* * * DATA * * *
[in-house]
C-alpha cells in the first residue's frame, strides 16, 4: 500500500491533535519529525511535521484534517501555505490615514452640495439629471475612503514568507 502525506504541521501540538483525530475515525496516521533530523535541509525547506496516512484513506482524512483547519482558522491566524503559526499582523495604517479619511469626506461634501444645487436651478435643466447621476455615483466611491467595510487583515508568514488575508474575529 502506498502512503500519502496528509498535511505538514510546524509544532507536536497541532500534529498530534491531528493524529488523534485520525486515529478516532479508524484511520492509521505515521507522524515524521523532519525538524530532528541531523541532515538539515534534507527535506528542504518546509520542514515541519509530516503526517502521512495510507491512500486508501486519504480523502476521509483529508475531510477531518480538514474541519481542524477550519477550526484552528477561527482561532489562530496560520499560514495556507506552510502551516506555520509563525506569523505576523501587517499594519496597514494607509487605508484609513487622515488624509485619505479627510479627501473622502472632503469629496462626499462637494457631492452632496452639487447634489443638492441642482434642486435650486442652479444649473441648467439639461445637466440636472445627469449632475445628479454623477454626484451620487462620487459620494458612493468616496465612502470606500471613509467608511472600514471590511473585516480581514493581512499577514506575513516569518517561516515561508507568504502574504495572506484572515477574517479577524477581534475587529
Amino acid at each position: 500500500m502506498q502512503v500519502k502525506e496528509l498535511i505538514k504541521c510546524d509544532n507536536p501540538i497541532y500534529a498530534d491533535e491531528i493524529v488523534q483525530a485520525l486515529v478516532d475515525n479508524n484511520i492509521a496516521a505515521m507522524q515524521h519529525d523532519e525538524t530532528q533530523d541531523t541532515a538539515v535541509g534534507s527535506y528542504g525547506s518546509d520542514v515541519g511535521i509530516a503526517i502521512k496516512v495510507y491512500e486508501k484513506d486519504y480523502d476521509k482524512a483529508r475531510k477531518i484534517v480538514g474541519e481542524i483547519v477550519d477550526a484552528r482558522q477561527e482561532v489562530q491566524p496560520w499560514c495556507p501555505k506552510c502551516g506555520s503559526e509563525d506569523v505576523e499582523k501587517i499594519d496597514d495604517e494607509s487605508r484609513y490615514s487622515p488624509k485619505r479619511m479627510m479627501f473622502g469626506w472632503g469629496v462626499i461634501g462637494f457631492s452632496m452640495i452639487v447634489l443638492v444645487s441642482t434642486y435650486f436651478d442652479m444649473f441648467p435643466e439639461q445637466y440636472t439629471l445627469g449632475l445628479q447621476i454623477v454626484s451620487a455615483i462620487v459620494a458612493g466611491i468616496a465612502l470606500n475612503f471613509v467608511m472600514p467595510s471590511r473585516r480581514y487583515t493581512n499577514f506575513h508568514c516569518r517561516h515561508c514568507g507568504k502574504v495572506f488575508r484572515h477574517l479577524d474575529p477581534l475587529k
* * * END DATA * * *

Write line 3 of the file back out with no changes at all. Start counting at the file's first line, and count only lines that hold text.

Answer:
Amino acid at each position: 500500500m502506498q502512503v500519502k502525506e496528509l498535511i505538514k504541521c510546524d509544532n507536536p501540538i497541532y500534529a498530534d491533535e491531528i493524529v488523534q483525530a485520525l486515529v478516532d475515525n479508524n484511520i492509521a496516521a505515521m507522524q515524521h519529525d523532519e525538524t530532528q533530523d541531523t541532515a538539515v535541509g534534507s527535506y528542504g525547506s518546509d520542514v515541519g511535521i509530516a503526517i502521512k496516512v495510507y491512500e486508501k484513506d486519504y480523502d476521509k482524512a483529508r475531510k477531518i484534517v480538514g474541519e481542524i483547519v477550519d477550526a484552528r482558522q477561527e482561532v489562530q491566524p496560520w499560514c495556507p501555505k506552510c502551516g506555520s503559526e509563525d506569523v505576523e499582523k501587517i499594519d496597514d495604517e494607509s487605508r484609513y490615514s487622515p488624509k485619505r479619511m479627510m479627501f473622502g469626506w472632503g469629496v462626499i461634501g462637494f457631492s452632496m452640495i452639487v447634489l443638492v444645487s441642482t434642486y435650486f436651478d442652479m444649473f441648467p435643466e439639461q445637466y440636472t439629471l445627469g449632475l445628479q447621476i454623477v454626484s451620487a455615483i462620487v459620494a458612493g466611491i468616496a465612502l470606500n475612503f471613509v467608511m472600514p467595510s471590511r473585516r480581514y487583515t493581512n499577514f506575513h508568514c516569518r517561516h515561508c514568507g507568504k502574504v495572506f488575508r484572515h477574517l479577524d474575529p477581534l475587529k